The biggest downside is the 25FPS cap. Even at 2K, this camera only films in 25FPS. It’s not super choppy, but it is definitely less smooth when compared directly to other cameras that film at 30 or 60FPS. Plus, at night there can be subtle flickering with lights due to North American power infrastructure being at 60hz (divisible by 30, not 25). I even tried filming with just the font camera to see if it would offer increased frame rates, but this is not the case. There is some motion blur with oncoming license plates but the camera does a respectable job freezing motion for the low FPS.
Audio quality is just awful. It’s super quiet and over compressed, which makes it sound like talking over a bad phone connection while standing in the next room over. DDPai needs to increase the volume and compression of the audio if they don’t change anything else about this camera after this review.
Night footage is about average in the budget 4K category. This camera gets a passing grade because some license plates are readable when stopped and the camera overall does a decent job with exposure. When it is pitch black where there are tons of noise but that is a trade off with using a real 4K image sensor versus something with bigger pixels and the ability to gather more light.
Video Quality – Rear Camera
The rear camera is decidedly average, but I would recommend adding it to the package since the increase in cost is minimal. Like the front camera, it is capped at 25fps, and it has a 1080p resolution. In some situations the license plates are readable, but from time to time cars were too bright and blown out. Since there is no exposure adjustment in the app, DDPai needed to get the exposure right and currently when the sun is lower in the sky sometimes white cars and license plates will be way too bright. When pointed into the sun the camera does a good job with exposure. And at night, the rear camera does pick up what’s going on but license plates and fine details are for the most part not readable.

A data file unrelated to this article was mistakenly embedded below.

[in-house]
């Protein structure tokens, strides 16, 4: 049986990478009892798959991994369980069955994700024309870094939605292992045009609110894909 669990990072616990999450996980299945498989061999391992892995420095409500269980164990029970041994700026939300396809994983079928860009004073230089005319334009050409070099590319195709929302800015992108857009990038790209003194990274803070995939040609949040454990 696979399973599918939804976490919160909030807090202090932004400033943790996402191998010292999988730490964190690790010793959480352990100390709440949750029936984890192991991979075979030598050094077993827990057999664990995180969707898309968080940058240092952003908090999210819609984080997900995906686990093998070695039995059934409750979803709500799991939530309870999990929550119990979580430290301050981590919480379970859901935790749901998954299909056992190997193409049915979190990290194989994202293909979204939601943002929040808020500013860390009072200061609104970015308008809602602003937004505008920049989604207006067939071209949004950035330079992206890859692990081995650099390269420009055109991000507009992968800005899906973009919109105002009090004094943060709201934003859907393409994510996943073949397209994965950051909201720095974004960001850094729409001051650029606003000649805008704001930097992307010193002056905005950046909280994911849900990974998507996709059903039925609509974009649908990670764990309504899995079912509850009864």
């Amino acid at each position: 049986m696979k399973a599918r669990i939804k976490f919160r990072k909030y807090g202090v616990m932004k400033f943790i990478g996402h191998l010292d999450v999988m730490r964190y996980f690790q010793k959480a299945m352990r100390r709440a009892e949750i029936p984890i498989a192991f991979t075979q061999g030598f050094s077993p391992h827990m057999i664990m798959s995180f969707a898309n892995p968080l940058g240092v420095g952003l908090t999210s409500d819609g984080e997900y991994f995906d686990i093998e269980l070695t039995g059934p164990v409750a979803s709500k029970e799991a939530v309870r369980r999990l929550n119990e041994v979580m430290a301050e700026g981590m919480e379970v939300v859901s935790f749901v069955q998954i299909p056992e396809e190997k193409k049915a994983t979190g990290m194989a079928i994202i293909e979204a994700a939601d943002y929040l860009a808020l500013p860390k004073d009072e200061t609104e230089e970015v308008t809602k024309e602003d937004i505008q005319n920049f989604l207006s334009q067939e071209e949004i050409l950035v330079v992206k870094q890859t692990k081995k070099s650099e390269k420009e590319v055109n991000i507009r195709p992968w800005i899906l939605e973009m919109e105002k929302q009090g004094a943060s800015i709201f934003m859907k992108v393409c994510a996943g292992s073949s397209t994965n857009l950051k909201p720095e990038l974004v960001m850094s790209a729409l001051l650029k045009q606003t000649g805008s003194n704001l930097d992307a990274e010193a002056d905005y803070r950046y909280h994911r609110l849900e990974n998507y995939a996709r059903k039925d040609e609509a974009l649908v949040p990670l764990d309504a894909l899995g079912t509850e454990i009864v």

What About D2 Save?
I couldn’t find any information on how D2 save actually worked other than the marketing material. I tested by using a fake capacity micro SD card. After 5 minutes of driving the camera told me that there was an SD card error. I bumped the camera to simulate an incident (it locked the footage) I then replaced the fake SD card with a real one. Footage was not saved to the card. I could not plug the camera directly into my computer as my laptop USB port did not provide enough power. As well, there was no footage from the incident while the camera had the bad SD card on the app.
This camera has the most basic dashcam functionality: turning on with the car, recording and turning off, but it lacks the software polish of a mature dashcam that has been on the market for a while. The good news is that most of the issues can be fixed by firmware update but there’s no guarantee that will ever happen. The camera has a lot of good features that stand out at this price point, such as the super capacitor and low profile design, but it is held back by software bugs and unusual limitations. If DDPai puts the effort into making fixes in the near future I will revisit this review.